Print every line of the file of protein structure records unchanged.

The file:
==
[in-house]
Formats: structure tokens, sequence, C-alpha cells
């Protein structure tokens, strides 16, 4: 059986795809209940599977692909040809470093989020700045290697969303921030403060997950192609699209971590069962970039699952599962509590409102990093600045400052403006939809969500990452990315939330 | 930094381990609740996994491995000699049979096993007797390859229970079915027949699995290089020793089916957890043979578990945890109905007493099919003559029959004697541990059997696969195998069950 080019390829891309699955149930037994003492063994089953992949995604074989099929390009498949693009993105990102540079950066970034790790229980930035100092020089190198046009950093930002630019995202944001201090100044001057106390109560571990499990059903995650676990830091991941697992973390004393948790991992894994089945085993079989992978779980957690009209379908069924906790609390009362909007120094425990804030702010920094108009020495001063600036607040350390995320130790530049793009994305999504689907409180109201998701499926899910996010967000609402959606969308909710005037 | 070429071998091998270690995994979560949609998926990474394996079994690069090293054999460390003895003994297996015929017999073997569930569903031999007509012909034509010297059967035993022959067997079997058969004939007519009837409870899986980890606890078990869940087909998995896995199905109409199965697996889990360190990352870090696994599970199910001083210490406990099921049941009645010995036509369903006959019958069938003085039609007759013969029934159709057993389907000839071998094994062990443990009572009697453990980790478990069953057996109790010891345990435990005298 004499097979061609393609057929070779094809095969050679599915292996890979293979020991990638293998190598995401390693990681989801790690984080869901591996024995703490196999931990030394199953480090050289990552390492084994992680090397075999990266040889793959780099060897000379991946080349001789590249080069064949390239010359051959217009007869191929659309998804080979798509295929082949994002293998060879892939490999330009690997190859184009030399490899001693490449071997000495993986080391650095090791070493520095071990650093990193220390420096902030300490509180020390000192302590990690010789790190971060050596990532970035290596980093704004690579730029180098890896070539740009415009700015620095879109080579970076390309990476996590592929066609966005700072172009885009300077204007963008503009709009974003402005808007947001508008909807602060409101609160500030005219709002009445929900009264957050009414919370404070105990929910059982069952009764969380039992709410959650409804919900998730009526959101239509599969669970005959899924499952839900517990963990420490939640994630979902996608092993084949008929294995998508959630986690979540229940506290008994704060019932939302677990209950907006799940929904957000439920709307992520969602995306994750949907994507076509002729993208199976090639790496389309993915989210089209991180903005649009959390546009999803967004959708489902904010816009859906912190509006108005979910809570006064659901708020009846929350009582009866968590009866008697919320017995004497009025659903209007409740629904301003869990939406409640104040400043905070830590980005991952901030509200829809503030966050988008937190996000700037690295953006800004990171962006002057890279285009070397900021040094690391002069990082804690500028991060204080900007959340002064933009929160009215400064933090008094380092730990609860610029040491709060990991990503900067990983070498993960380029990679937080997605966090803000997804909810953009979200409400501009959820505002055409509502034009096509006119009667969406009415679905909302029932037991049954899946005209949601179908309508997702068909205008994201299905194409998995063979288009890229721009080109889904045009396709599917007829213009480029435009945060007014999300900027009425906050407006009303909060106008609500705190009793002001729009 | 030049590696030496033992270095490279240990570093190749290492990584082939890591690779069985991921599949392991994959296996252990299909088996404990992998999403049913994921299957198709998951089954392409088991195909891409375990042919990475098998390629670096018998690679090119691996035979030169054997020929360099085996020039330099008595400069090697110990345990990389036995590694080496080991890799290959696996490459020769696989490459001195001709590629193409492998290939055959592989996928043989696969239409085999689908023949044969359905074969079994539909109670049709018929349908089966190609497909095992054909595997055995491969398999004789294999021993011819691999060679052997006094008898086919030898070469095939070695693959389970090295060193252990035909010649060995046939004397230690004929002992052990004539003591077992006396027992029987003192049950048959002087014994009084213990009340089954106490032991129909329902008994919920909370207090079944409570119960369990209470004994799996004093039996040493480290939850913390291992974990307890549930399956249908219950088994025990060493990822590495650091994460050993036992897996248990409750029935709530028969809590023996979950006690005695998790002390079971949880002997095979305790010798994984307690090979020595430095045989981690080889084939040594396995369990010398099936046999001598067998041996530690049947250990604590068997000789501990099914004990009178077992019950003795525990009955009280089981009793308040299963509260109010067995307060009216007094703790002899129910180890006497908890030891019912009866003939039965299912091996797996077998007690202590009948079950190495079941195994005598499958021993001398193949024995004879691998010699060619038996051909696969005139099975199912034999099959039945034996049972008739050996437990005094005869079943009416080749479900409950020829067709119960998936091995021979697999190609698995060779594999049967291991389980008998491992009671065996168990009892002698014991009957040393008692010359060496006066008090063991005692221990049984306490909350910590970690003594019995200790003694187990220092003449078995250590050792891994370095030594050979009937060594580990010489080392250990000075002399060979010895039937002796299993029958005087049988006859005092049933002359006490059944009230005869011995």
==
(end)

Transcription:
[in-house]
Formats: structure tokens, sequence, C-alpha cells
């Protein structure tokens, strides 16, 4: 059986795809209940599977692909040809470093989020700045290697969303921030403060997950192609699209971590069962970039699952599962509590409102990093600045400052403006939809969500990452990315939330 | 930094381990609740996994491995000699049979096993007797390859229970079915027949699995290089020793089916957890043979578990945890109905007493099919003559029959004697541990059997696969195998069950 080019390829891309699955149930037994003492063994089953992949995604074989099929390009498949693009993105990102540079950066970034790790229980930035100092020089190198046009950093930002630019995202944001201090100044001057106390109560571990499990059903995650676990830091991941697992973390004393948790991992894994089945085993079989992978779980957690009209379908069924906790609390009362909007120094425990804030702010920094108009020495001063600036607040350390995320130790530049793009994305999504689907409180109201998701499926899910996010967000609402959606969308909710005037 | 070429071998091998270690995994979560949609998926990474394996079994690069090293054999460390003895003994297996015929017999073997569930569903031999007509012909034509010297059967035993022959067997079997058969004939007519009837409870899986980890606890078990869940087909998995896995199905109409199965697996889990360190990352870090696994599970199910001083210490406990099921049941009645010995036509369903006959019958069938003085039609007759013969029934159709057993389907000839071998094994062990443990009572009697453990980790478990069953057996109790010891345990435990005298 004499097979061609393609057929070779094809095969050679599915292996890979293979020991990638293998190598995401390693990681989801790690984080869901591996024995703490196999931990030394199953480090050289990552390492084994992680090397075999990266040889793959780099060897000379991946080349001789590249080069064949390239010359051959217009007869191929659309998804080979798509295929082949994002293998060879892939490999330009690997190859184009030399490899001693490449071997000495993986080391650095090791070493520095071990650093990193220390420096902030300490509180020390000192302590990690010789790190971060050596990532970035290596980093704004690579730029180098890896070539740009415009700015620095879109080579970076390309990476996590592929066609966005700072172009885009300077204007963008503009709009974003402005808007947001508008909807602060409101609160500030005219709002009445929900009264957050009414919370404070105990929910059982069952009764969380039992709410959650409804919900998730009526959101239509599969669970005959899924499952839900517990963990420490939640994630979902996608092993084949008929294995998508959630986690979540229940506290008994704060019932939302677990209950907006799940929904957000439920709307992520969602995306994750949907994507076509002729993208199976090639790496389309993915989210089209991180903005649009959390546009999803967004959708489902904010816009859906912190509006108005979910809570006064659901708020009846929350009582009866968590009866008697919320017995004497009025659903209007409740629904301003869990939406409640104040400043905070830590980005991952901030509200829809503030966050988008937190996000700037690295953006800004990171962006002057890279285009070397900021040094690391002069990082804690500028991060204080900007959340002064933009929160009215400064933090008094380092730990609860610029040491709060990991990503900067990983070498993960380029990679937080997605966090803000997804909810953009979200409400501009959820505002055409509502034009096509006119009667969406009415679905909302029932037991049954899946005209949601179908309508997702068909205008994201299905194409998995063979288009890229721009080109889904045009396709599917007829213009480029435009945060007014999300900027009425906050407006009303909060106008609500705190009793002001729009 | 030049590696030496033992270095490279240990570093190749290492990584082939890591690779069985991921599949392991994959296996252990299909088996404990992998999403049913994921299957198709998951089954392409088991195909891409375990042919990475098998390629670096018998690679090119691996035979030169054997020929360099085996020039330099008595400069090697110990345990990389036995590694080496080991890799290959696996490459020769696989490459001195001709590629193409492998290939055959592989996928043989696969239409085999689908023949044969359905074969079994539909109670049709018929349908089966190609497909095992054909595997055995491969398999004789294999021993011819691999060679052997006094008898086919030898070469095939070695693959389970090295060193252990035909010649060995046939004397230690004929002992052990004539003591077992006396027992029987003192049950048959002087014994009084213990009340089954106490032991129909329902008994919920909370207090079944409570119960369990209470004994799996004093039996040493480290939850913390291992974990307890549930399956249908219950088994025990060493990822590495650091994460050993036992897996248990409750029935709530028969809590023996979950006690005695998790002390079971949880002997095979305790010798994984307690090979020595430095045989981690080889084939040594396995369990010398099936046999001598067998041996530690049947250990604590068997000789501990099914004990009178077992019950003795525990009955009280089981009793308040299963509260109010067995307060009216007094703790002899129910180890006497908890030891019912009866003939039965299912091996797996077998007690202590009948079950190495079941195994005598499958021993001398193949024995004879691998010699060619038996051909696969005139099975199912034999099959039945034996049972008739050996437990005094005869079943009416080749479900409950020829067709119960998936091995021979697999190609698995060779594999049967291991389980008998491992009671065996168990009892002698014991009957040393008692010359060496006066008090063991005692221990049984306490909350910590970690003594019995200790003694187990220092003449078995250590050792891994370095030594050979009937060594580990010489080392250990000075002399060979010895039937002796299993029958005087049988006859005092049933002359006490059944009230005869011995």